As a result of trials-and-errors, butterfly-shaped protector is born. However, in order to meet the recurring cost-down demands from laundry market, a newer generation of tag is required.
First-generation UHF washable tags displayed significant improvements in durability and was well accepted by users. However, due to its complex structure, the tag was manufactured partially by hands. Compounding with its low yield, high cost, and lack of skilled labor, first-generation washable UHF tags still needs further improvements to replace low cost HF tags before allowing wider market adoption.
On top of operational efficiency attained through batch reading, market demanded UHF technology to be offered at the same cost as the older HF technology.
To catalyze the adoption of UHF washable tags, Fujitsu Frontech started the development of second-generation in year 2007.
Reducing the cost by 1/3rd and supporting heat-sealing were top of the agenda. These improvements were made by simplifying structure and designing manufacturability where full automatic production can be achieved.
Second-generation tag was tested against twisting and bending forces repeatedly by using the special machine introduced in Episode 1. With this machine, evaluation turn-around is reduced from eight months to one day.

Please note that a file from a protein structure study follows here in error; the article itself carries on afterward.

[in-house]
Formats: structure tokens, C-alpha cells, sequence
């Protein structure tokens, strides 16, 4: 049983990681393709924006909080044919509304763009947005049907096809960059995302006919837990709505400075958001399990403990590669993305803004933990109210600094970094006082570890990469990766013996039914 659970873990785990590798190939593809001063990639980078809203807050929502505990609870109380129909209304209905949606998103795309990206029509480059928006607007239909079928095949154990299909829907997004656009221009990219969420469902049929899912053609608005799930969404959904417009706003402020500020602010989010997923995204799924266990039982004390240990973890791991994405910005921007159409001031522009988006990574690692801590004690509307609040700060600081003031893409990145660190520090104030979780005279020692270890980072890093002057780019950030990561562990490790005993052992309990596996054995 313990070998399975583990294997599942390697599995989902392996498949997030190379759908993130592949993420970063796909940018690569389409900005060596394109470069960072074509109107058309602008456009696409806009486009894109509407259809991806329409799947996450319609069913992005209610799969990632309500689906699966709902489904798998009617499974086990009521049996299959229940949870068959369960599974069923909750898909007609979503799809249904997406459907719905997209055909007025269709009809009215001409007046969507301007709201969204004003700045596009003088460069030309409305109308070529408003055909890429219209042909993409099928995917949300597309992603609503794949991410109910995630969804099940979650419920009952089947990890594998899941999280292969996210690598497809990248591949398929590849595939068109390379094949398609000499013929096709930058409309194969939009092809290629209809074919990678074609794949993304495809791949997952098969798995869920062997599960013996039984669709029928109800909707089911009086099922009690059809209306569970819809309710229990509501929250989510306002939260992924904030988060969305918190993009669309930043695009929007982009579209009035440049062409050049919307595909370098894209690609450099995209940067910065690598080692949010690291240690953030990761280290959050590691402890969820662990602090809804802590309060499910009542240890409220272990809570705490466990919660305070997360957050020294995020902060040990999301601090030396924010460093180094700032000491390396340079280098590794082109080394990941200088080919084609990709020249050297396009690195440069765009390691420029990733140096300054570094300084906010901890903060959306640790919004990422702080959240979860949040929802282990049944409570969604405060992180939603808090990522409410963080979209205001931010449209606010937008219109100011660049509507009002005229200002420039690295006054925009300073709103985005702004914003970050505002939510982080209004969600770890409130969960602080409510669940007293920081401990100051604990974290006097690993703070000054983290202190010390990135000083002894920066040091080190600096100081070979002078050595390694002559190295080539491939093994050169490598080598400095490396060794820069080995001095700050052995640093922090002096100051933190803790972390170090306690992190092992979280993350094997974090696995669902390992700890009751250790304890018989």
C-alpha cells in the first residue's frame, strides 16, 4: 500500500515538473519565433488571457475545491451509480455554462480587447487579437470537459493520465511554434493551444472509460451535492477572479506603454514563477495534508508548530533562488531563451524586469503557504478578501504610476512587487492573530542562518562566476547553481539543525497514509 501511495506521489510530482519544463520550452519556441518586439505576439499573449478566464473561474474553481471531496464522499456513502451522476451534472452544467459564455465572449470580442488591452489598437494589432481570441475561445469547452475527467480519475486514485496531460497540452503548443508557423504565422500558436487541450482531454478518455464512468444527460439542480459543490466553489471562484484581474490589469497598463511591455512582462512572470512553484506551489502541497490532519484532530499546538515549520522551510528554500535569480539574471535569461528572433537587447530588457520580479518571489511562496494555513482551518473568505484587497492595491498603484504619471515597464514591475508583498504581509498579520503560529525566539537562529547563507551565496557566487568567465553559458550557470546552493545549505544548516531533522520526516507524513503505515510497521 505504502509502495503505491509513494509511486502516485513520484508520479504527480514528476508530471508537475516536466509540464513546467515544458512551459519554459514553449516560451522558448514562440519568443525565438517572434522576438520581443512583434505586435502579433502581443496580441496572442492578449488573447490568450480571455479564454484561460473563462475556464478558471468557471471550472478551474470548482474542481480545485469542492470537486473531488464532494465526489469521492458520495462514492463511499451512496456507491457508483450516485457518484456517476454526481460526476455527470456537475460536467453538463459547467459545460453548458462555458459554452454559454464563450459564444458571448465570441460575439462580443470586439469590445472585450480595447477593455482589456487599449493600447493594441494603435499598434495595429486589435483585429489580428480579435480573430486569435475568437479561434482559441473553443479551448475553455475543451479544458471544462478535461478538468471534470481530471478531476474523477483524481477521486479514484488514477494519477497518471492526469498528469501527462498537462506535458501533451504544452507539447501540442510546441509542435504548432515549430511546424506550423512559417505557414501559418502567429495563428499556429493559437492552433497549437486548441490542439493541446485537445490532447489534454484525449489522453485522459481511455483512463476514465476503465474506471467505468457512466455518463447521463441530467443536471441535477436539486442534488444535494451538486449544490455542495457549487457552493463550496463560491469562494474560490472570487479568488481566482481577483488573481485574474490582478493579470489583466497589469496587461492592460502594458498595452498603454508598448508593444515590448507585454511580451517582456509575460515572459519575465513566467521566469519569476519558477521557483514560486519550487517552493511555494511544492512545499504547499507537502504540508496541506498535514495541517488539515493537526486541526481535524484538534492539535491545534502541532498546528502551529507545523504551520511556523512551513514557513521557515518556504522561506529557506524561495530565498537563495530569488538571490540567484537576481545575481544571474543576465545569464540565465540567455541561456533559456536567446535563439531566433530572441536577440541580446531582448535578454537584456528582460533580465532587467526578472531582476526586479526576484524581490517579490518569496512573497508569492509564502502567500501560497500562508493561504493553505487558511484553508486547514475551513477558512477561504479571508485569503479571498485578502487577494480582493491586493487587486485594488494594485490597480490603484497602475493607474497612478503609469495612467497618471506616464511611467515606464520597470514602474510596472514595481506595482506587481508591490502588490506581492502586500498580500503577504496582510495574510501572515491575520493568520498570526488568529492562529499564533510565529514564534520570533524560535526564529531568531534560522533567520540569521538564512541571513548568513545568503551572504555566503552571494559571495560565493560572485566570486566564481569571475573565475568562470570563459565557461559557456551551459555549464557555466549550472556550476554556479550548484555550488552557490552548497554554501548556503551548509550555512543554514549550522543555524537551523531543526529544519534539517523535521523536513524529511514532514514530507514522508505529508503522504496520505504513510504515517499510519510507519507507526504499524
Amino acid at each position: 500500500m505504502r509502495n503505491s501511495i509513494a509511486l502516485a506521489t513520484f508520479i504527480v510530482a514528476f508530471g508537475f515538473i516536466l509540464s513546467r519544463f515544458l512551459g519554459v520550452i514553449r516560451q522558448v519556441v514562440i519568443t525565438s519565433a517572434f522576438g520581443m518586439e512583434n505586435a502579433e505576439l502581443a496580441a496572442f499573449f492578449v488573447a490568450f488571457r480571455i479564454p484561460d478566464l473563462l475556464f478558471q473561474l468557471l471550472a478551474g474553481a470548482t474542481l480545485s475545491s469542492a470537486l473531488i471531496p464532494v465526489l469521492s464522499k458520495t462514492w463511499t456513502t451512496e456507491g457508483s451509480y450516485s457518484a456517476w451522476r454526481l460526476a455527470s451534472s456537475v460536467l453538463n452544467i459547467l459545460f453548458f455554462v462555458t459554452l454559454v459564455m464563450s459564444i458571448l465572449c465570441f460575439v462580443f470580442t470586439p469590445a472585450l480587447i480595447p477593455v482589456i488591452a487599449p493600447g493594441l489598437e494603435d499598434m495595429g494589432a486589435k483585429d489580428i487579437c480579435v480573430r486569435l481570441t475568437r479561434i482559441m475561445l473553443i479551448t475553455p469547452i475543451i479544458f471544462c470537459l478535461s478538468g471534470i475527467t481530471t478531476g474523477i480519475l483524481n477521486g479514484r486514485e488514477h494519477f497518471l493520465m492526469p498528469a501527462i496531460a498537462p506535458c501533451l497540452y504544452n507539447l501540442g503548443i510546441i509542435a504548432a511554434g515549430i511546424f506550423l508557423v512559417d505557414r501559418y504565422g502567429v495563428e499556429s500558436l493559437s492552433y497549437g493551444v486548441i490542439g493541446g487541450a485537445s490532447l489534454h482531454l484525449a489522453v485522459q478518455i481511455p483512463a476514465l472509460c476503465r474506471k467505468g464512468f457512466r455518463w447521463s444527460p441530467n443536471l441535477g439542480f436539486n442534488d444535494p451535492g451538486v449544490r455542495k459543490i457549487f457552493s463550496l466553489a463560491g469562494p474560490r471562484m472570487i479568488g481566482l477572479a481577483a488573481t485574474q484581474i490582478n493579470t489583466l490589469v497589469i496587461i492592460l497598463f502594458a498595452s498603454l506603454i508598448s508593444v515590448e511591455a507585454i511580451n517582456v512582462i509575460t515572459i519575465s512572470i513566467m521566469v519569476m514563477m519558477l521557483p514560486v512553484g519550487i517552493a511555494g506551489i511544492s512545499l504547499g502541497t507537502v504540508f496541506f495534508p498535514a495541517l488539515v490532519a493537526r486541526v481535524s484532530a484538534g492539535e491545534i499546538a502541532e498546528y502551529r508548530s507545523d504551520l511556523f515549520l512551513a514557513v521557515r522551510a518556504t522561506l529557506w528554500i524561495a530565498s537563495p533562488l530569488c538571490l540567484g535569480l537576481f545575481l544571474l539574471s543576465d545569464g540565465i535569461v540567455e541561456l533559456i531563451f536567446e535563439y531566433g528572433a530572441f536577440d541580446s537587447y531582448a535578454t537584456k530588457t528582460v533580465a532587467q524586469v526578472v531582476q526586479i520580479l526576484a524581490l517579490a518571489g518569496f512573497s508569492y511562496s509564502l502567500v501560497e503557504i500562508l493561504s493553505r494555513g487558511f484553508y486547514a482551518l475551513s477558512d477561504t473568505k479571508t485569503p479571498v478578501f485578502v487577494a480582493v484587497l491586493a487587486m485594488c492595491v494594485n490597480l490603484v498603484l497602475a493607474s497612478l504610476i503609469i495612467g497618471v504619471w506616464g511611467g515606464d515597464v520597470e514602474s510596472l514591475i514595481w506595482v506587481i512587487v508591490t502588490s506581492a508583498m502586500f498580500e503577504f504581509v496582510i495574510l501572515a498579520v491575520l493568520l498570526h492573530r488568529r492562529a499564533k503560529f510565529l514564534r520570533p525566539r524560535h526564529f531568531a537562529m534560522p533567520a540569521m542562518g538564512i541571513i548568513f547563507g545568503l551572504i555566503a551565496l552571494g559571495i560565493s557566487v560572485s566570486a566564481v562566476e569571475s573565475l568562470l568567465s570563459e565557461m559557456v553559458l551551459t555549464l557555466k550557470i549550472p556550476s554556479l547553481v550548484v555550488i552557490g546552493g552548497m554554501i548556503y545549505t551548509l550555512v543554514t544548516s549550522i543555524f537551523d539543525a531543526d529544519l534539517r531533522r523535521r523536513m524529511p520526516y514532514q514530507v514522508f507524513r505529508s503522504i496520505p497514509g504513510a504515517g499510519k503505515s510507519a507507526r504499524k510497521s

One of the challenges faced is dry cleaning required by users. To solve this, tag’s materials, size, and structure were all redeveloped.
As Fujitsu’s laundry tag was gaining market attention, similar and counterfeits products started appearing in the market. Although the price is significantly cheaper, these copycats failed at 10th to 20th cycle under the lab testings. After a while, similar products started to disappear from the market due to its unreliability.
Challenges for better products always persist. These challenges, to mention a few, include reduced read range when used with blood test tube at healthcare institute, and tag damages caused by roller ironer at commercial laundry facilities.
First and second generation tags are the accomplishments of engineering genuine and hard work. However, high pressure water extraction still presents itself as a hurdle to be overcame. Fujitsu is working relentlessly to solve it in the near future.
Second-generation laundry tag’s shares expand greatly outside of Japan due to its performance and competitive price. Below is an illustration of how oversea customer uses Fujitsu’s laundry tag.
Tagged uniform and linen that could be washed and ironed. This laundry tag could be used in UHF (Ultra High Frequency) range assigned by countries around the world.
Photo： Kinzo TAKABA
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